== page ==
As marketers, we often focus on the technical side of things – optimization, promotion and conversion. But without quality content, even the best marketing strategies can fall flat. So how can you be sure that your articles, blog posts and other content interests your audience and makes them want to share?
It all starts long before pen meets paper: coming up with a topic.
Coming up with content topic ideas can feel like a tedious task a lot of the time, so it’s easy to neglect. When you’re in “writing mode,” you may just want to get some words on paper and worry about what the point is later.
That approach is a mistake. Great content doesn’t happen without great topic ideas.
No amount of promotion or SEO is going to drive ROI for your content if no one cares about it. Without demand for the information it provides, your content has little meaning. You have to generate ideas that people want to learn about, or your content strategy is dead in the water.
Finding Content Rooted In Demand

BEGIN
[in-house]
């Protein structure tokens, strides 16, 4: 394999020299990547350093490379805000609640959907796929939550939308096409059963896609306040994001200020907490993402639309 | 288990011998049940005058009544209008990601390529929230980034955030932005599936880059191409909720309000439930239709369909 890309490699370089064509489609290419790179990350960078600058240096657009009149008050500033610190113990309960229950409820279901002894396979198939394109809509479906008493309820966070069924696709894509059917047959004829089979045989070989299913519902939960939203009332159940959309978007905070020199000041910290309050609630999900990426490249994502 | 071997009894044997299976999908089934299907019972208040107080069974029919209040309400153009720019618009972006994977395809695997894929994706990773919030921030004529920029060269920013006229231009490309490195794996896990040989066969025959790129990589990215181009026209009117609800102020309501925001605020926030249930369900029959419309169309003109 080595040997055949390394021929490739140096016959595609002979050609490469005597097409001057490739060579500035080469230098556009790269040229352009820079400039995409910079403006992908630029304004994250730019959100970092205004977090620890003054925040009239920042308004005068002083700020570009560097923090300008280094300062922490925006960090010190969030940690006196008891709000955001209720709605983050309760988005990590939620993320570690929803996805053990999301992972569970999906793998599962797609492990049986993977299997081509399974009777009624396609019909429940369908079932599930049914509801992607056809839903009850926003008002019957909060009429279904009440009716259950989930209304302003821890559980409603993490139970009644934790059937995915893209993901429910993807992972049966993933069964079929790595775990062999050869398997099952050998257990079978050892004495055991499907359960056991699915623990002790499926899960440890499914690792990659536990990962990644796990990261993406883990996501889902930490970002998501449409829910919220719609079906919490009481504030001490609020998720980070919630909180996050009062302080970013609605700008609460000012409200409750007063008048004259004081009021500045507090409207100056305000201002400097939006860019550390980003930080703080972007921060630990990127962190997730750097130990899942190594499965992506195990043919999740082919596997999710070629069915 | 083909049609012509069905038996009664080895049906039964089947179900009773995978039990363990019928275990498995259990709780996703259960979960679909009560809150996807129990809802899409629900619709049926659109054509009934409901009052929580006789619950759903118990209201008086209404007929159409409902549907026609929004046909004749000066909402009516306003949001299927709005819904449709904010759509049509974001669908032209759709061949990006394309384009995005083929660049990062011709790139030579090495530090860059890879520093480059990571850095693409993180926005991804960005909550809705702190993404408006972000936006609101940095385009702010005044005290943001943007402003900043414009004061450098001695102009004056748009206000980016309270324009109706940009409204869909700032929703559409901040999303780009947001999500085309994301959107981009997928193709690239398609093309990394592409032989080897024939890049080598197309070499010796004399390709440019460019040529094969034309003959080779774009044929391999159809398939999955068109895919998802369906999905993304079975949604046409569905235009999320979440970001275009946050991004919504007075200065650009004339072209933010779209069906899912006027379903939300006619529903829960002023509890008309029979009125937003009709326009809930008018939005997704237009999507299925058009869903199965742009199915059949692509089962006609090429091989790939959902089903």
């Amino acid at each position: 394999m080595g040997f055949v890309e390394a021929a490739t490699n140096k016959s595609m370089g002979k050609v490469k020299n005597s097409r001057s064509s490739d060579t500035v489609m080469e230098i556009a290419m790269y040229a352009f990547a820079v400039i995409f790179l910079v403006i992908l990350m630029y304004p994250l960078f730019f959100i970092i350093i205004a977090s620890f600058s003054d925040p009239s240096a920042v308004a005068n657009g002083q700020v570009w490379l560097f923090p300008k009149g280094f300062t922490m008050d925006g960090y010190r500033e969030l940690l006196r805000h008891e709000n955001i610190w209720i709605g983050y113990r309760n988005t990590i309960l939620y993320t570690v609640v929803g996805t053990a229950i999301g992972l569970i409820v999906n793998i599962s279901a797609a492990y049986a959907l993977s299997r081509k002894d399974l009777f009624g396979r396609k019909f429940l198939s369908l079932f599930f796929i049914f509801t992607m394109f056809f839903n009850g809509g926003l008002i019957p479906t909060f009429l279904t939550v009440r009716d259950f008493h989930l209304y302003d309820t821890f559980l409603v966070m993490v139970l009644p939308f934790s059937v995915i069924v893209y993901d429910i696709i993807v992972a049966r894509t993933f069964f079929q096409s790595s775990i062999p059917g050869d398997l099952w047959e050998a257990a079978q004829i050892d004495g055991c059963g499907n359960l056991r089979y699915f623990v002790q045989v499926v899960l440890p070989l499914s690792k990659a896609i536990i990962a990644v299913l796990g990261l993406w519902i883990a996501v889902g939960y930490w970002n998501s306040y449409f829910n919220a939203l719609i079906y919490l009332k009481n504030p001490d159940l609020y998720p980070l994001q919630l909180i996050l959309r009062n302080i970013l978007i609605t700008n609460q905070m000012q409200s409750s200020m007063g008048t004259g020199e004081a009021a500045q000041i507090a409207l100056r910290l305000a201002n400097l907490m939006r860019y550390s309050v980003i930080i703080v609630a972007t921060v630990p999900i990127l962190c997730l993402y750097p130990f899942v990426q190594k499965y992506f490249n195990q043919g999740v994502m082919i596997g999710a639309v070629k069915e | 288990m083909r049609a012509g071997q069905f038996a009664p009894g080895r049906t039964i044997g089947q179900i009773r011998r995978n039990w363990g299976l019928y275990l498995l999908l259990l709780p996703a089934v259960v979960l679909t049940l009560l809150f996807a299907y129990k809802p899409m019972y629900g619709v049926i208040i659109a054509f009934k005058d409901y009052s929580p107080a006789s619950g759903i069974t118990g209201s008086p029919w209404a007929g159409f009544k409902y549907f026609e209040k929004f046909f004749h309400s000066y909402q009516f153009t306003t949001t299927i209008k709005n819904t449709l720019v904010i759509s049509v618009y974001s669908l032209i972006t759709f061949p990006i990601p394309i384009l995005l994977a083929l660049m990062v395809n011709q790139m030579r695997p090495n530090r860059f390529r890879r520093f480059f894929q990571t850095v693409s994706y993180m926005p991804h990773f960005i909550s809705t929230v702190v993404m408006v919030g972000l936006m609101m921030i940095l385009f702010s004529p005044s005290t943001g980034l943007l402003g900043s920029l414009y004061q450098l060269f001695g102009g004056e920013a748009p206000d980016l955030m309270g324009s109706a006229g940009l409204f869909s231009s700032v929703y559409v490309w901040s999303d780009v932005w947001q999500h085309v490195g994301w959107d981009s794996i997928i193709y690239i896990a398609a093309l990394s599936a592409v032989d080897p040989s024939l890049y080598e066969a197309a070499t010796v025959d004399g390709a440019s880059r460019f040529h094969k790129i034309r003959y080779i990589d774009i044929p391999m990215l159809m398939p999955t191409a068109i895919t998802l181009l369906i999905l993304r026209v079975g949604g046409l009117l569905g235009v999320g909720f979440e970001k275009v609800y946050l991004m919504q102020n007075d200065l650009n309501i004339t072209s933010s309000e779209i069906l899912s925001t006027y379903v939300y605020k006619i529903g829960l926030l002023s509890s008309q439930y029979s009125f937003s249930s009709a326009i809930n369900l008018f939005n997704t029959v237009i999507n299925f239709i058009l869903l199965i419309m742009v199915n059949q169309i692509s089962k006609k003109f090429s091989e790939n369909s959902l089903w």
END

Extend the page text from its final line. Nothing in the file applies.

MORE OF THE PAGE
There are two types of content ideas: those that come out of nowhere and those that are rooted in demand. There is a time and place for both, but if your aim is to hit specific goals with your content marketing, then you need to stick with the latter.
The problem with coming up with ideas off the top of your head is that, unless you do some research, you have no reason to believe that anyone else will find them interesting. For example, I might think that an article about “The History of Q-Tips” would be super interesting (and sure to be a viral hit!), but my opinion isn’t enough.
Neither is the opinion of a random friend or coworker. In order to say with confidence your topic will interest a large number of people, you need a significant sampling in order to pull ideas that resonate with a sizable audience.
Fortunately, there are a number of tools offering simple ways to get human-sourced and verified content ideas. The “human” part is the key because some tools spit out content ideas but aren’t backed by data from actual readers. Stay away from those.
What you want are ideas that are validated through some sort of human interaction, like upvotes, search queries or forum posts.
Enough people talk, post, and share online every day that — with the right approach — you can let the Internet masses come up with content ideas for you. With a few tools and some simple setup, you’ll have no trouble generating targeted content. From there, all you’ll need to do is open up your favorite text editor and start typing.